Azerbaijan’s confident energy march in the world markets has also attracted the attention of the world community to the old painful issue of this country – the violation of human rights. Immediately after Ursula von der Leyen’s visit to Baku, fifty French politicians of different party affiliation signed an open letter in which they warned that by choosing Azerbaijan as a gas supplier, the European Commission President is weakening the European Union. According to the authors of the letter, written before the current victorious phase of the Karabakh conflict for Baku, Ilham Aliyev’s regime is using the revenues from gas sales to further arm and aggravate the situation in Nagorno-Karabakh. In addition, the EU’s Azerbaijani decision is rooted in the past, the signatories of the message say. They say it runs counter to the European Union’s plans for energy transition and its demands for a more sovereign energy policy.
- The regularly updated list of political prisoners in Azerbaijan includes about one hundred names. It includes journalists, members of opposition parties and movements, religious activists and even political emigrants deported from abroad. The Azerbaijani authorities deny the existence of political prisoners in the country.
The EC’s agreement with Azerbaijan, says gas specialist Gligor Radečić of the Bankwatch Network non-governmental organization, contradicts both the EU’s own climate goals and its human rights standards. In addition, the expert notes, few people mention that the critical infrastructure needed to extract and transport gas from the Caspian Sea to Europe is co-owned by Lukoil, a Russian oil and gas giant with close ties to President Putin’s regime.
Philippe Dam, Europe and Central Asia director for Human Rights Watch, warns that Europe has missed a major opportunity to put human rights first in its partnership with Azerbaijan. The EU-Azerbaijan deal benefits the government but does not “guarantee any protection of human rights,” Dam told Fortune. “Independent activism, critical journalism, and opposition political activity in Azerbaijan have been virtually destroyed,” Human Rights Watch argued.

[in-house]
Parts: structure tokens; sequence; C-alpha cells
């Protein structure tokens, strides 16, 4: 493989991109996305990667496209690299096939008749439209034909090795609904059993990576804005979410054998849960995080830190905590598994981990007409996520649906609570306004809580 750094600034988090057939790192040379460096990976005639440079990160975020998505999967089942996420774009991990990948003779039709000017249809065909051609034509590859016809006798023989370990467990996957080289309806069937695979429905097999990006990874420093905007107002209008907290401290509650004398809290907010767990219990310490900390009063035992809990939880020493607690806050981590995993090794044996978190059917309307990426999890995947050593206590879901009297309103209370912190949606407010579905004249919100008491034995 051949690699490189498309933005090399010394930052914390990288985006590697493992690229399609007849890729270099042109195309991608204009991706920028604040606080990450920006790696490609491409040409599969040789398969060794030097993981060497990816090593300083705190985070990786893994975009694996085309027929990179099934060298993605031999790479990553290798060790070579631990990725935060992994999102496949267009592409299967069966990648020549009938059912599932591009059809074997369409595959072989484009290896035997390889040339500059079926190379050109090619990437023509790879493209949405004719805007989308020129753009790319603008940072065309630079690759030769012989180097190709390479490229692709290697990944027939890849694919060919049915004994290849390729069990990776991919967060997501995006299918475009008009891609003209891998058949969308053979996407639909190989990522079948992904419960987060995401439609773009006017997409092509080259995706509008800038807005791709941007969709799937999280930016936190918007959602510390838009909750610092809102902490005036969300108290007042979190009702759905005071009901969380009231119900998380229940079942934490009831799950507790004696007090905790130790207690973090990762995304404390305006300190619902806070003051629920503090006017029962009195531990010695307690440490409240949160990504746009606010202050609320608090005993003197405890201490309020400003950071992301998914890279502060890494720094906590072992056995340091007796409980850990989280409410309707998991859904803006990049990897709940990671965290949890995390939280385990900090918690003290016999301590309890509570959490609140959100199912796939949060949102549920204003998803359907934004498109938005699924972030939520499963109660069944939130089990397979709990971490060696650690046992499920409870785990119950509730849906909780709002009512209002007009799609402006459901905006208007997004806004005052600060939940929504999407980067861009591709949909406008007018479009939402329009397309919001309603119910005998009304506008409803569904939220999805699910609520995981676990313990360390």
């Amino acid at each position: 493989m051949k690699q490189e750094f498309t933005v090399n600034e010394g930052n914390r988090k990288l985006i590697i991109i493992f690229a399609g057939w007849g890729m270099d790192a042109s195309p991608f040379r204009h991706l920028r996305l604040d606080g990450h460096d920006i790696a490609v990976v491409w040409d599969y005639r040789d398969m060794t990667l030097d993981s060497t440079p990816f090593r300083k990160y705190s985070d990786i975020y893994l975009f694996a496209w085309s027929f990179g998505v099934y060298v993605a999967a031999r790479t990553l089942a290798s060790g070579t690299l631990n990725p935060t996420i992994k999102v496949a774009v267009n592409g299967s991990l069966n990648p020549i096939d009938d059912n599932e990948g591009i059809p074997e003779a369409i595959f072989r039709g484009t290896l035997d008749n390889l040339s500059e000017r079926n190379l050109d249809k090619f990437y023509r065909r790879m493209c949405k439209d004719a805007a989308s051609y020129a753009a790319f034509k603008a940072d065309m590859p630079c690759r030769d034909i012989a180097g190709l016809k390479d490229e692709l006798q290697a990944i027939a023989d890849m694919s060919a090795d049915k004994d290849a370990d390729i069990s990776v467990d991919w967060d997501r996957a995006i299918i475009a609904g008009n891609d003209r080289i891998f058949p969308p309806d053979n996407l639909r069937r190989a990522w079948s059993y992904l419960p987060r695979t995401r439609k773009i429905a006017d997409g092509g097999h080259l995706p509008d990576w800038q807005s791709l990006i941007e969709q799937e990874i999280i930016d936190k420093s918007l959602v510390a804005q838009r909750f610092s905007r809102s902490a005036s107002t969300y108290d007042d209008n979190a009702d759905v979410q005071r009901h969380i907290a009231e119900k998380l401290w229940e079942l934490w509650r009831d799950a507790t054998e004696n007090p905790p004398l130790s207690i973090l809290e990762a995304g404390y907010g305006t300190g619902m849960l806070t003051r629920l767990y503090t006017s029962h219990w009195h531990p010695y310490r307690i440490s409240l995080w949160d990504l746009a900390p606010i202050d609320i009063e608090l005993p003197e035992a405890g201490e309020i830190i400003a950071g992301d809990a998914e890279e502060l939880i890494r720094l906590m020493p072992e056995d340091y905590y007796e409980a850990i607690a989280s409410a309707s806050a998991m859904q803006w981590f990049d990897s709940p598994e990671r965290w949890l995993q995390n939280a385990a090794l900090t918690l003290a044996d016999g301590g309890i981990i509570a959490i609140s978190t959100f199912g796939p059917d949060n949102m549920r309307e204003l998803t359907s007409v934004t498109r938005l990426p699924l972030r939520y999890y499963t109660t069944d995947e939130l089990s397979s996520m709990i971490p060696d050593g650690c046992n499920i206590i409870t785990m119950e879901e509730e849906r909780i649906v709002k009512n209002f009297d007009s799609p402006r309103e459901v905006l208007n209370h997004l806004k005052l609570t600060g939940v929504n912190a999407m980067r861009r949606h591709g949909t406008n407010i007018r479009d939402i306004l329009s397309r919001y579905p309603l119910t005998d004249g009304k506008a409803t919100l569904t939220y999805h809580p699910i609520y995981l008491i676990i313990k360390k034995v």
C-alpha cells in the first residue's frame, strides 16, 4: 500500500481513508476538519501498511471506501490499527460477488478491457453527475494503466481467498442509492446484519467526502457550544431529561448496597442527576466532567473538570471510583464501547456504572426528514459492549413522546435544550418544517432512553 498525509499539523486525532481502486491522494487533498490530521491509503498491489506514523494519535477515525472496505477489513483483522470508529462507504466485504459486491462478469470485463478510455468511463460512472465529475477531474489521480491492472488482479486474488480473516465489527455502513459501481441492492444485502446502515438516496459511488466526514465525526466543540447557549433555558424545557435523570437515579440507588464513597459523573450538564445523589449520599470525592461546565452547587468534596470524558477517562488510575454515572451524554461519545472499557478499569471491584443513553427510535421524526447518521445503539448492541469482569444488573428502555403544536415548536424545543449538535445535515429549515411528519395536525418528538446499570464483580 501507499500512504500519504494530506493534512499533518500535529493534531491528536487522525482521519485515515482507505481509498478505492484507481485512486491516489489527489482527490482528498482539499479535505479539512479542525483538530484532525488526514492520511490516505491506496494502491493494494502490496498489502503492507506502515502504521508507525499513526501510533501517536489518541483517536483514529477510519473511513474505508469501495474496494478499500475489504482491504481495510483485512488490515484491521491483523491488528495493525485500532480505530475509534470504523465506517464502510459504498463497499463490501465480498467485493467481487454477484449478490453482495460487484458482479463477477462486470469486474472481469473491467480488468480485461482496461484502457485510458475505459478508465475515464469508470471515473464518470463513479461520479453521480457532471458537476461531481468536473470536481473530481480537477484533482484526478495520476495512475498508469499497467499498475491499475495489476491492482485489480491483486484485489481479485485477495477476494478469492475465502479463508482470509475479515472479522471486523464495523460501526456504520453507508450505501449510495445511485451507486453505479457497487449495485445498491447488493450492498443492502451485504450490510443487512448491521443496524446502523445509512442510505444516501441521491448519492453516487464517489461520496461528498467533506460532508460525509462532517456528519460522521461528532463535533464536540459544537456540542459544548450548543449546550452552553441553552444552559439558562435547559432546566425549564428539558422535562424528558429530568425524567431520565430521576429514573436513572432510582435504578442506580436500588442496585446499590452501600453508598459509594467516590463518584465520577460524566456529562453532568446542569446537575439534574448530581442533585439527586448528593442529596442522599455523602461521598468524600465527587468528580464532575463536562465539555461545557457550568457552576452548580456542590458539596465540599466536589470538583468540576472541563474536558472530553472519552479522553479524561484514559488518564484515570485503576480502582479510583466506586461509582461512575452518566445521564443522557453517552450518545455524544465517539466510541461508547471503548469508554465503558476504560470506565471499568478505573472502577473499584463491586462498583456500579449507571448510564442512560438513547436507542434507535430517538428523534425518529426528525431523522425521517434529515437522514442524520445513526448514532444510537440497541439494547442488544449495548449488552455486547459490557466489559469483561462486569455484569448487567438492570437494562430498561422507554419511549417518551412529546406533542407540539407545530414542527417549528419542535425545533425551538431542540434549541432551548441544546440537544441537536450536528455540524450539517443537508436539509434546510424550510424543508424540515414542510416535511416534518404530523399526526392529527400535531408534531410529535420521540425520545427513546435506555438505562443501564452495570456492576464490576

Referring to the outcome of the Nagorno-Karabakh conflict, Bernard Guetta, French journalist and former Le Monde correspondent in Moscow, now a member of the European Parliament, writes: “Shouldn’t we start by realizing that, thanks to our joint efforts, we are no longer dependent on Baku’s oil and can force Azerbaijan to respect all the rights of the Armenian minority because Baku needs our money?”
- Karabakh is considered by international law to be part of Azerbaijan. The population of the region was predominantly ethnic Armenian. Since the early 1990s, Baku has not controlled much of the region, where armed conflicts have periodically erupted. Representatives of the Armenian community proclaimed an independent republic there, which was not recognized by any country, including Armenia.
- On September 19, Azerbaijan launched a new military operation (before that, military clashes in the region took place in spring 2016 and at the end of 2020) against the unrecognized republic of Nagorno-Karabakh, where tens of thousands of ethnic Armenians lived. On September 20, the leadership of the unrecognized region capitulated on Baku’s terms. The Azerbaijani authorities declared their readiness to negotiate the reintegration of Karabakh’s Armenian population.
- Despite such statements by Azerbaijan, a mass exodus of the region’s Armenian population to Armenia began. According to the data of the authorities of that country as of September 30, more than 100 thousand people arrived there from Karabakh. Armenian Prime Minister Nikol Pashinyan called the mass exodus of Karabakh Armenians “ethnic cleansing” and “deportation”. In response, the Azerbaijani Foreign Ministry said that from the very beginning it had urged the residents of the region to stay in their homes and begin the process of reintegration into Azerbaijani society.